Li, Xuan ; Xu, Yawen ; Herry, Christophe ; Durosier, L. Daniel ; Casati, Daniela ; Stampalija, Tamara ; Maisonneuve, Emeline ; Seely, Andrew J E ; Audibert, Francois ; Alfirevic, Zarko ; Ferrazzi, Enrico ; Wang, Xiaogang ; Frasch, Martin G. / Sampling frequency of fetal heart rate impacts the ability to predict pH and BE at birth : A retrospective multi-cohort study. In: Physiological Measurement. 2015 ; Vol. 36, No. 5. pp. L1-L12.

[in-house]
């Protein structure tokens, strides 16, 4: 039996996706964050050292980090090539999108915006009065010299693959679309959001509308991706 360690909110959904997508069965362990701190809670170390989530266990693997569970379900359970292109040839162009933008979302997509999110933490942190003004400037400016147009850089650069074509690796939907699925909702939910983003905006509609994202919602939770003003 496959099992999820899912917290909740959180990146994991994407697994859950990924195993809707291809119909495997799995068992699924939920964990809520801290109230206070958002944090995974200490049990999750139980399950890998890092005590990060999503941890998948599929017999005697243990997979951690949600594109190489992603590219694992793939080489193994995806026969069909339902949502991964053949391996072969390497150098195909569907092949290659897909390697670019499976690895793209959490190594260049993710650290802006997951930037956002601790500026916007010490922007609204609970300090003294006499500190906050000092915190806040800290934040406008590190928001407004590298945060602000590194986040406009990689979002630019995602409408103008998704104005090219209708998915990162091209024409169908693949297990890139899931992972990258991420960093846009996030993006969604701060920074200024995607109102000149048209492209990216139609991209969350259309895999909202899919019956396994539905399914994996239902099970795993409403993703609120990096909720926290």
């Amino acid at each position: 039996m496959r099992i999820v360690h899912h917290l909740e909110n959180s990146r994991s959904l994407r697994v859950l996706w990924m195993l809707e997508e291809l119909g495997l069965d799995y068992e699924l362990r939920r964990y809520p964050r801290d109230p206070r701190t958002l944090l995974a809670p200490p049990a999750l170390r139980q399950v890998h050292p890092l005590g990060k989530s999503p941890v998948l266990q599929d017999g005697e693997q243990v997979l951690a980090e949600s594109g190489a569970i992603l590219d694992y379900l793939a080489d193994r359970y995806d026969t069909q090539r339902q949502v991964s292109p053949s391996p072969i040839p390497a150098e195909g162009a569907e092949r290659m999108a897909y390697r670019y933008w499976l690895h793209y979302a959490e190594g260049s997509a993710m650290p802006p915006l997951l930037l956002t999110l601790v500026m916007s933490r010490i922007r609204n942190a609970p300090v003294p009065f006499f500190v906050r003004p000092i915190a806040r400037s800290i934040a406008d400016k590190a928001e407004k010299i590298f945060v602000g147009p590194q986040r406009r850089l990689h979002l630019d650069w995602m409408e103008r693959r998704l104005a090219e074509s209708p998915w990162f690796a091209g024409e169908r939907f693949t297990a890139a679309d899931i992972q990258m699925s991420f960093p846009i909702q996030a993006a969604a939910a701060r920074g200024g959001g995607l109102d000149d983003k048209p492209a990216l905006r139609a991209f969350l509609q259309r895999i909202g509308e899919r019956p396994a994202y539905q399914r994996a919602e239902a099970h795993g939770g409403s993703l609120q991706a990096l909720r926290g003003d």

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N2 - Fetal heart rate (FHR) sampling rate used on the bedside is equal or less than 4 Hz. Current FHR analysis methods fail to detect incipient fetal acidemia. In a fetal sheep model of human labour we showed that FHR sampling rates near 1000 Hz are needed to detect fetal acidemia. Trans-abdominal fetal ECG (t-a fECG) sampling FHR at 900 Hz combined with a complex signals bioinformatics approach showed promise in a human cohort. Here we validate this finding in a retrospective human cohort study by comparing the performance of the same bioinformatics approach to predict pH and BE at birth in the cohorts with FHR sampled either at 4 Hz or at 900 Hz. The 4 Hz FHR recording data sets consisted of the open access intrapartum CTG data base with n = 552 subjects used to develop the predictive model and another cohort of prospectively recruited n = 11 labouring women to then validate it. 900 Hz FHR data set comprised two prospectively recruited t-a fECG cohorts of n = 60 and n = 23 subjects. Recruitment criteria were similar across the cohorts. We have determined the goodness of fit (R2) and root mean square error (RMSE) as the performance indicators of the model on each cohort. The clinical characteristics of all cohorts were similar (gestational age 280 ± 8 d; gender 50% male; birth body weight 3.5 ± 0.5 kg; pH and BE at birth 7.25 ± 0.1 and -5.7 ± 3.4 mmol L-1, respectively; 1′ and 5′ Apgar scores at birth 8.5 ± 1.4 and 9.4 ± 0.6, respectively). The 4 Hz FHR cohort rendered - for pH and BE - R2 = 0.26 and 0.2 and RMSE = 0.087 and 3.44, respectively. This could not be confirmed in the validation cohort for neither pH nor BE prediction. The 900 Hz FHR cohort rendered - for pH and BE - R2 = 0.9 and 0.77 and RMSE = 0.03 and 1.70, respectively, and the pH prediction was validated. In our model, lower FHR sampling rate increased the predicted error range ∼3-4 fold. We show that increasing FHR sampling rate to 900 Hz improves prediction of fetal pH and BE at birth. This should improve early identification of babies at risk of brain injury.